Professor Kevin Galvin's Reflux Classifier may sound like a creation akin to time-travel machines in fantasy films. In reality, it can save the global mining and minerals processing industry billions of dollars.

Turning the tide on mineral extraction

Professor Kevin Galvin's Reflux Classifier may sound like a creation akin to time-travel machines in fantasy films. In reality, it can save the global mining and minerals processing industry billions of dollars.


The award-winning technology, developed in collaboration with commercial partner Ludowici, is an industrial machine that separates fine particles on the basis of either density or size, improving the efficiency of the process with its unique tilted design.

For Professor Galvin, who is Director of the University of Newcastle's Centre for Advanced Particle Processing and Transport, it confirms his reputation as an internationally acclaimed chemical engineer.

The Reflux Classifier was developed by combing a conventional fluidized bed with a system of inclined channels to achieve enhanced rates of segregation of high density particles, and enhanced conveying of low density particles.

"The technique relies on the fact that the value of a material is usually related directly to its density," Professor Galvin said.

The Reflux Classifier can be applied to a relatively broad range of particle sizes, and achieve higher recovery of valuable material than other water-based technologies. The technology has succeeded in solving an existing processing problem by achieving the sharp separations essential in the recovery of premium, high grade metallurgical coal.

Already under patent, the Reflux Classifier is currently used in seven countries and Professor Galvin's research team, which forms part of the University's Newcastle Institute for Energy and Resources (NIER), continues to investigate the full potential of the concept in other areas.Kevin Galvin in front of some machinery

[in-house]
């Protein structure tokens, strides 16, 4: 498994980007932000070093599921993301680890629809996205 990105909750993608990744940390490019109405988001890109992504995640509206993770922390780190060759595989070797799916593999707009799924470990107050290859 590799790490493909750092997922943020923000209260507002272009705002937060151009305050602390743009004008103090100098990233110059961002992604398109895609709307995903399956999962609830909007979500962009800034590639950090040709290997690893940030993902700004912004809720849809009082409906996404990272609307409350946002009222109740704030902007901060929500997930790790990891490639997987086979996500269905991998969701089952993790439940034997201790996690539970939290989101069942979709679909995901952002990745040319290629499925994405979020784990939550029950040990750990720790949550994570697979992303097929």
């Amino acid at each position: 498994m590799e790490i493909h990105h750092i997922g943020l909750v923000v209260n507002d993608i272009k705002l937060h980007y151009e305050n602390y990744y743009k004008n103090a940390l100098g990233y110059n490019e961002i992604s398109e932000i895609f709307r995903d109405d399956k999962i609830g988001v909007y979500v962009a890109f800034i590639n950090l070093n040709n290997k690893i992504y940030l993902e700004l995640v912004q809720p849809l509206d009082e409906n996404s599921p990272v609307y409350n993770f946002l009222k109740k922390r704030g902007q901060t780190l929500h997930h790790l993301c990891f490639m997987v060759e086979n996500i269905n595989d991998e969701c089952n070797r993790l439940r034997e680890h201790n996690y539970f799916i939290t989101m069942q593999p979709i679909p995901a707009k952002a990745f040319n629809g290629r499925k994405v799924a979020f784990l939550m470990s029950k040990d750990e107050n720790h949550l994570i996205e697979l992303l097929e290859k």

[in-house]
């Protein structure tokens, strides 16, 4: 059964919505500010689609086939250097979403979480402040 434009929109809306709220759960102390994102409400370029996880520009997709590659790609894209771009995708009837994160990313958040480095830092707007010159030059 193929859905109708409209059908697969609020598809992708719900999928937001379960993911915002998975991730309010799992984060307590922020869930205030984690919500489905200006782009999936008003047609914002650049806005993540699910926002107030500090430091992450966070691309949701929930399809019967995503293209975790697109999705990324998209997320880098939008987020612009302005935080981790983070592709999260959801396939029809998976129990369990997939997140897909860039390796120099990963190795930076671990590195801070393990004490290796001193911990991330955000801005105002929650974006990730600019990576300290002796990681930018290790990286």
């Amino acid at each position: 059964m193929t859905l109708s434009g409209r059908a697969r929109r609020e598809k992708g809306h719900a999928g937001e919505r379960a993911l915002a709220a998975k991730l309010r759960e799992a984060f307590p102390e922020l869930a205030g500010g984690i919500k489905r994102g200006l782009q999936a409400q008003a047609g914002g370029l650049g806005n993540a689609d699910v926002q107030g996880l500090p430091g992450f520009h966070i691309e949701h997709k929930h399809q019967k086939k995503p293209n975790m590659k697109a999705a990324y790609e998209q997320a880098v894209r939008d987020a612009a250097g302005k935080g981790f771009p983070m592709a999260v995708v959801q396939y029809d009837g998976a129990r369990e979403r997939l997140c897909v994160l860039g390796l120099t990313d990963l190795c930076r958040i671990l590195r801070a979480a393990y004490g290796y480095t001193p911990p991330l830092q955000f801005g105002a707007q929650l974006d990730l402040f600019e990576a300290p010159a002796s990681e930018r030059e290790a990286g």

"The technology has potential significance for any industry where a separation process based on particle size or density is applicable," Professor Galvin said.

"The chromate industry has recently installed a Reflux Classifier which is an important milestone for the commercialisation of the technology in the area of dense minerals."

CEO of Newcastle Innovation, Dr Brent Jenkins, said Professor Galvin's work was a prime example of the benefits of research collaboration with industry.

"The Reflux Classifier has been widely adopted in the mining industry to significant benefit," Dr Jenkins said. "Industry investment in the research and development behind the technology helped drive its success."

The opening of NIER in mid-2011 further enhanced the strong collaboration between the University's engineering experts and industry.

The most comprehensive energy research institute of its kind in Australia, NIER confirms the Hunter region's reputation as a national hub for energy and resources research. The facility comprises extensive laboratories and industrial-scale pilot plant workshops unmatched by any Australian university.

Watch an interview with Kevin Galvin on 2NUR FM radio station

Visit the Centre for Advanced Particle Processing and Transport website

Visit the NIER website

For more on industry investment opportunities visit the Newcastle Innovation website